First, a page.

Difference between revisions of "Pictures"

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(Added Armor Requirements diagram)
(Removed Heinlein pictures to "Basement")
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# Colichmarde with silver hilt, temp. Charles II.
 
# Colichmarde with silver hilt, temp. Charles II.
 
# Small sword, temp. George I.
 
# Small sword, temp. George I.
 
 
==Robert Heinlein's house in Colorado Springs==
 
 
You wouldn't think a world-famous science fiction writer would have much to do with SCA rapier, but bear with me for a moment.
 
 
In 1962, Robert Heinlein published a novel called ''Glory Road''. It was a mix of  swords-and-sorcery and science fiction. Reading--and re-reading--that book (along with some others, like ''The Lord of the Rings'' and Roger Zelazny's ''Nine Princes in Amber'' and ''Lord of Light'') was a major influence on my interest in swordplay in high school, and was a major reason why I joined the fencing club when I went to college. That, in turn, led to my joining the SCA almost as soon as I found it, and pushing for the development of rapier combat.
 
 
 
These are pictures of the house where Heinlein lived when he wrote ''Glory Road''. We took them while playing tourist in Colorado Springs over Spring Break, 2010.
 
 
<center>[[Image:Heinlein address Spring Break 2010.jpg|300px|thumb|center|The address plate.]]</center> Note that this is the same one shown at the beginning of Chapter 7 of Heinlein's ''Grumbles From the Grave''. Nice to see it's still there, almost fifty years later.
 
 
 
<center>[[Image:Heinlein House Spring Break 2010.jpg|300px|thumb|center|The house itself.]]</center> It has been modified quite a bit from the structure Robert Heinlein [http://www.google.com/books?id=XNwDAAAAMBAJ&pg=PA65&source=gbs_toc_pages_r&cad=0_1#v=onepage&q=&f=false designed] and built in the early 1950s, and it appears that further renovations are happening now. (The house was listed for sale last year, presumably the new owners are fixing it up.)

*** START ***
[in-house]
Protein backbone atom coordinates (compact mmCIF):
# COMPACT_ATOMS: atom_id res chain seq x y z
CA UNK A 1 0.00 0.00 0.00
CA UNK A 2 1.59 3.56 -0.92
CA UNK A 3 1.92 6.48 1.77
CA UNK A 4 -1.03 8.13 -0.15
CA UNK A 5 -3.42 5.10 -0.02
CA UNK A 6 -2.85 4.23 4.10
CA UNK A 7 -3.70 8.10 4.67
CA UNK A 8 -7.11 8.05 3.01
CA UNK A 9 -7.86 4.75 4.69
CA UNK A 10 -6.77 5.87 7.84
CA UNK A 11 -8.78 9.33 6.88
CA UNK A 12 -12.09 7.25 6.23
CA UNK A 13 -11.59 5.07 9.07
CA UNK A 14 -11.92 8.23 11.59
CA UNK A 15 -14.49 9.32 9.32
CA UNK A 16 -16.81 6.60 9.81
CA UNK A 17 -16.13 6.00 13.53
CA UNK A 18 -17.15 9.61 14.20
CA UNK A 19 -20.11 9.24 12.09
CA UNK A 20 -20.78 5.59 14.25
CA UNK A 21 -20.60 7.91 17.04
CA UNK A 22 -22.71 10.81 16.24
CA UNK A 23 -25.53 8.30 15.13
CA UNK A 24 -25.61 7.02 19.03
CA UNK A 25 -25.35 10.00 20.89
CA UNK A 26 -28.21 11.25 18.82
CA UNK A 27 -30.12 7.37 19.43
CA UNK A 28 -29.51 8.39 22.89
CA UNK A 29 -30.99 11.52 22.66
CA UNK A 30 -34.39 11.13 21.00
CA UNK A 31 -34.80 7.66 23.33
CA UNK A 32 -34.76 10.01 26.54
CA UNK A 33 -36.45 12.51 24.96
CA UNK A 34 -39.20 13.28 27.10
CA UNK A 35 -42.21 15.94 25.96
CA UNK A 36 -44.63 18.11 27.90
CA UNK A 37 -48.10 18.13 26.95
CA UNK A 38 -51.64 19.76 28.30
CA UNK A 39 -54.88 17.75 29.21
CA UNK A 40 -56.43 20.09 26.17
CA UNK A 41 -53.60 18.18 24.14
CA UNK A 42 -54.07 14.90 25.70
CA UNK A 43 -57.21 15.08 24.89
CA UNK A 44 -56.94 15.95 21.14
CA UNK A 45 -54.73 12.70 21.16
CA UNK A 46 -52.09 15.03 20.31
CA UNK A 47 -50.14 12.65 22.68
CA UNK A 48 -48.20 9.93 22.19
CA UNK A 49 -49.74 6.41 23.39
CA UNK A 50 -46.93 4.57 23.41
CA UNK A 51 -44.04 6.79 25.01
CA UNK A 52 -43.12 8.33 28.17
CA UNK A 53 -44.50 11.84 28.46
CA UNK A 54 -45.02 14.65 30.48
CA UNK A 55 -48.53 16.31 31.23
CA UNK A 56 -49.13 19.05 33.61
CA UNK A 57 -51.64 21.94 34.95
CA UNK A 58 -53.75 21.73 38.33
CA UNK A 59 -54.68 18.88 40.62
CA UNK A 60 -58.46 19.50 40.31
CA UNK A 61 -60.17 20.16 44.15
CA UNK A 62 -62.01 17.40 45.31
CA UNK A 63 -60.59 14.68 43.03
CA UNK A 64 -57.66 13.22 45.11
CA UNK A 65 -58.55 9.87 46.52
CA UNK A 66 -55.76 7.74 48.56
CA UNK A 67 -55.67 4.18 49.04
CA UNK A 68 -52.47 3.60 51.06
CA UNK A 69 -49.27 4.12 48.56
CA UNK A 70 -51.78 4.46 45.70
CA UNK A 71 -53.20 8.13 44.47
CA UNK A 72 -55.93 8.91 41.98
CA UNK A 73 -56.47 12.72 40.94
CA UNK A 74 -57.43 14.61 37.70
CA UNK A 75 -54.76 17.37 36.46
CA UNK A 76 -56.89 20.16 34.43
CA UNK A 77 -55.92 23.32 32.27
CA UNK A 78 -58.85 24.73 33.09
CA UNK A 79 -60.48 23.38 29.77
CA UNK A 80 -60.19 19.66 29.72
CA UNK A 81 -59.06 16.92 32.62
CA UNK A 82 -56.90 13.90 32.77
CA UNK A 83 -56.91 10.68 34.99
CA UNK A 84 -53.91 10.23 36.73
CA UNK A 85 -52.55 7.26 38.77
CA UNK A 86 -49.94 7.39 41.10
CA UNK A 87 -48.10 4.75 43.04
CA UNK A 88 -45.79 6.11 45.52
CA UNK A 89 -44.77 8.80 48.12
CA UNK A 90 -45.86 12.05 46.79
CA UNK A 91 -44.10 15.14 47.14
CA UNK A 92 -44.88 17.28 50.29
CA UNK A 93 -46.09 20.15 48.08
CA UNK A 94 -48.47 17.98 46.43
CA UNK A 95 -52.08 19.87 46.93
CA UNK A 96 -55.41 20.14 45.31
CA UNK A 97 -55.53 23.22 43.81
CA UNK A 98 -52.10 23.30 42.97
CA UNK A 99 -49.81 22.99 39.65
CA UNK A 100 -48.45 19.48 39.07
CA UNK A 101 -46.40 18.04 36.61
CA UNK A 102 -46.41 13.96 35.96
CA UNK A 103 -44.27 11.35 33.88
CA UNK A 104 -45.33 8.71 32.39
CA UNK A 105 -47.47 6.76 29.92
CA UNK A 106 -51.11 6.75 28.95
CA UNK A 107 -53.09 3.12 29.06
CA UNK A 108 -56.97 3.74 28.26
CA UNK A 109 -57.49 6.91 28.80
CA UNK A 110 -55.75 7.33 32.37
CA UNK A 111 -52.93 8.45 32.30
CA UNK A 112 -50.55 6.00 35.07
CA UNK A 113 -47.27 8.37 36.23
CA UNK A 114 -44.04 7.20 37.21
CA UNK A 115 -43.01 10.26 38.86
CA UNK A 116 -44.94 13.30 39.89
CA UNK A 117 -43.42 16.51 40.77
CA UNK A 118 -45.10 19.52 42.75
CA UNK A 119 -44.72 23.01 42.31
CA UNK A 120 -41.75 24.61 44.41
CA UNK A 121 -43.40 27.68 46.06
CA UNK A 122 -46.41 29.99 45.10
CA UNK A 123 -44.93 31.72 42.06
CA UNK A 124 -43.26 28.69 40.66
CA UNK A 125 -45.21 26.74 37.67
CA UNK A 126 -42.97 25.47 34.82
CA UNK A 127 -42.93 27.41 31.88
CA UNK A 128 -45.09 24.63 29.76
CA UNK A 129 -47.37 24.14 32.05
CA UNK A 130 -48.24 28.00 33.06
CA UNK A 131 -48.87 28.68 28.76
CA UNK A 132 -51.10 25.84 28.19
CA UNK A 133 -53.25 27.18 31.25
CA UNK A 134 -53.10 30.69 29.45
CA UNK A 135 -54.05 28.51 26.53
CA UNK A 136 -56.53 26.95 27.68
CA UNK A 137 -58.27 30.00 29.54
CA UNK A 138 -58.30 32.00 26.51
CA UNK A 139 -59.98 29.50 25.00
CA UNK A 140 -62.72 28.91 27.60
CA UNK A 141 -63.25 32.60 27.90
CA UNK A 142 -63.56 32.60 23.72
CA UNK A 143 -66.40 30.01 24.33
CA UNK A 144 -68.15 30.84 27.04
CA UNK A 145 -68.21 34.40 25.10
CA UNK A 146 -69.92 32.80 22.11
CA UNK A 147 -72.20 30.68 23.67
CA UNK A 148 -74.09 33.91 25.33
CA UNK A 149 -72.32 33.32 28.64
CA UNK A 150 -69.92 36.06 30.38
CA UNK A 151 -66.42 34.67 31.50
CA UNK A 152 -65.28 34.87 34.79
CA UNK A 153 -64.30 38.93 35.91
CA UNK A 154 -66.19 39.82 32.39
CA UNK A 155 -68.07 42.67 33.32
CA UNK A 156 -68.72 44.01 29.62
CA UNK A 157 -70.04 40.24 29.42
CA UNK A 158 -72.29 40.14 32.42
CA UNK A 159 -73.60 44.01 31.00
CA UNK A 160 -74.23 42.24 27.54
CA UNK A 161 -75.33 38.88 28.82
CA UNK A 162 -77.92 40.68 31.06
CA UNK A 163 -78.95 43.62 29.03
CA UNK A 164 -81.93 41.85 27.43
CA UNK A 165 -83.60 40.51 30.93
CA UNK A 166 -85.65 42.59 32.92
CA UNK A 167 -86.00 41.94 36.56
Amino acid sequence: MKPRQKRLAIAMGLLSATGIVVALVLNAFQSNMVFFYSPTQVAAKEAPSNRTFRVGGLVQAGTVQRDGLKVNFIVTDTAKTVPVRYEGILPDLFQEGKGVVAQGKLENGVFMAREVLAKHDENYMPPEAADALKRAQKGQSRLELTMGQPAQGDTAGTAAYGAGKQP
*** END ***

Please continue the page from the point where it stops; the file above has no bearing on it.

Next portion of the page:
<center>[[Image:Heinlein yard Spring Break 2010.jpg|300px|thumb|center|The front yard.]]</center> In Chapter 7 of ''Grumbles'' Heinlein mentions doing rock work ("Project Stonehenge" and becoming a two-wheelbarrow family) and building ornamental ponds at this house. Here is the first pond, the rock work is mostly hidden in the snow.
 
 
 
<center>[[Image:Colorado Springs scenery Spring Break 2010.jpg|300px|thumb|center|Scenery just west of Heinlein's house.]]</center> It snowed off-and-on most of the day; not enough to be a driving hazard, but enough to make the place look pretty.
 
 
 
<center>[[Image:Pike's Peak Spring Break 2010.jpg|300px|thumb|center|Pike's Peak the following morning, with a fresh blanket of snow.]]</center>